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Remarks at a Press Conference Announcing Enforcement Charges Involving an International Hacking Trading Scheme

Chair Mary Jo White

Aug. 11, 2015

Good morning. Thank you, U.S. Attorney Paul Fishman, for inviting me to be here today. I congratulate all of the law enforcement agencies represented for their extraordinary efforts on this groundbreaking case to safeguard the integrity of our markets.

I will just briefly comment on the securities law violations alleged in the SEC’s complaint, which shows how cutting-edge and important this case is. It also illustrates the risks posed for our global markets by today’s sophisticated hackers.

While the SEC has uncovered and successfully litigated hacking and trading schemes in the past, today’s international case is unprecedented in terms of the scope of the hacking at issue; the number of traders involved; the number of securities unlawfully traded; and the amount of profits generated. Over the course of 5 years, the 32 defendants named in this complaint are charged with carrying out a brazen scheme to steal non-public earnings information for hundreds of publicly traded companies, and then placing thousands of trades through a network of U.S. and overseas traders located in the Russian Federation, Ukraine, Malta, Cyprus, France, New York, Pennsylvania and Georgia—geographies electronically connected by this illicit network.

According to the complaint, these traders located across the globe executed thousands of illicit trades on the basis of this material, nonpublic information, concealing their scheme by spreading the transactions across multiple accounts held in the names of many individuals and entities. And, the traders were market savvy, using equities, options and contracts-for-differences to maximize their profits.

Two Ukrainian hackers are charged with spearheading the scheme, Ivan Turchynov and Okelsandr Ieremenko. Along with the 30 other defendants, they are collectively alleged to have made more than $100 million in illegal profits by trading based on pre-release corporate earnings announcements stolen from multiple newswire services. We charged these defendants in a complaint unsealed today with multiple securities fraud violations, seeking disgorgement and penalties, and we obtained an asset freeze against the overseas traders, which secured at least $20 million of the defendants’ ill-gotten gains. And the SEC’s investigation continues.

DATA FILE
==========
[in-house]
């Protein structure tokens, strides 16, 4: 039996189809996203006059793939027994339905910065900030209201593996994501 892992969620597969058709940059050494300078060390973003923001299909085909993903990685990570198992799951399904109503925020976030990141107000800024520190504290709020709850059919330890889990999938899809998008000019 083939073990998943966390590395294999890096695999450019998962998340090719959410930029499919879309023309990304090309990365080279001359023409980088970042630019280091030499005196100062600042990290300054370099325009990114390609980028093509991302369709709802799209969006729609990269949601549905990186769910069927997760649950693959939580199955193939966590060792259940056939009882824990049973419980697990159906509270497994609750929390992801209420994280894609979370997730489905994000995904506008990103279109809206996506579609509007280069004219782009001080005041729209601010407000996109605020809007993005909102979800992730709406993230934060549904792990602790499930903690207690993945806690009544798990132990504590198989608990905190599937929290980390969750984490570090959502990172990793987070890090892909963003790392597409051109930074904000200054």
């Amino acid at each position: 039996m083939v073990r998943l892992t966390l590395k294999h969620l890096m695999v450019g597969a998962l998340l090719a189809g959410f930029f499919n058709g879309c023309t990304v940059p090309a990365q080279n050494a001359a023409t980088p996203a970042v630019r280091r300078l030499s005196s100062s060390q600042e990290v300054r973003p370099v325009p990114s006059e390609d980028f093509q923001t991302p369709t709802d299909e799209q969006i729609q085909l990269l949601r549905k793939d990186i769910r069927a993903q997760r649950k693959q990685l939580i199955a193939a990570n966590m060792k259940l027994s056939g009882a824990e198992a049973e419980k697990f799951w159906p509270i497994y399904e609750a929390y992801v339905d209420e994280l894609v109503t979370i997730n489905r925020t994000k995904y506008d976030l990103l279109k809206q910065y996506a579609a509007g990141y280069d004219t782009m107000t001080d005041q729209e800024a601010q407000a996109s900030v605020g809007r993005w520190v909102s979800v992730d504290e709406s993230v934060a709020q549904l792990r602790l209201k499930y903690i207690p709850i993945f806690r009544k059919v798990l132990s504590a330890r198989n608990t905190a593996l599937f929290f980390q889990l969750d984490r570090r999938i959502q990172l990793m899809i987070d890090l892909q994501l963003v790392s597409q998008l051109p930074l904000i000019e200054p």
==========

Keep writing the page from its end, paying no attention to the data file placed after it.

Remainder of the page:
The complaint charges that Turchynov and Ieremenko used malicious programming code and other deceptive techniques to hack into the computer systems of multiple newswire services that stored unpublished corporate earnings announcements. These announcements were slated for public release at a prescheduled date and time, and the hackers took advantage of the time gap. According to the complaint, the two primary hackers brazenly recruited traders with a video showcasing the hackers’ ability to steal and transmit earnings information before its public release.

This case highlights a number of important points. It demonstrates the enhanced trading surveillance and analysis capabilities that the SEC has developed over the last few years. It also highlights our use of market experts with specialized skills and experience. We now have new technological tools and investigative approaches that allow us not only to pinpoint suspicious trading across multiple securities but also to identify relationships among traders. The SEC’s Enforcement Division sorted through literally millions of trades, thousands of earnings announcements and gigabytes of data on IP addresses in order to identify these defendants who went to great lengths to evade detection, often identifying these traders based on their patterns of trading. With these enhanced capabilities, we are now more capable than ever of rooting out even the most sophisticated of trading schemes. Maintaining the integrity of our high-tech markets requires that kind of regulatory expertise and vigilance to match the sophisticated trading and market manipulation we see in the markets.

Today’s case also serves as a stark reminder to companies that your computer systems are vulnerable targets. Be vigilant in protecting your systems, taking measures to detect and guard against hacking, and working together with law enforcement to uncover the theft and misuse of stolen information.

Today’s case also highlights the SEC’s continued partnership with the criminal authorities in investigating securities law violations, including misconduct that crosses international borders. Each of us brings to bear the unique tools, expertise and remedies that we have and together we are able to bring innovative cases like this one which serve as a stronger deterrent to unlawful conduct.

The work of everyone involved in this investigation, from every agency, has been extraordinary. For the SEC, I want to recognize our Market Abuse Unit, the Complex Financial Instruments Unit, the Home Office staff in D.C., as well as the Denver and Philadelphia regional office staffs, together with the Division of Economic and Risk Analysis and Office of International Affairs, who all worked tirelessly on this matter. The SEC staff’s expertise and unwavering dedication are essential to the protection of our markets and investors. I will end by recognizing and thanking all of our law enforcement partners, as always, for their outstanding work and cooperation in this investigation.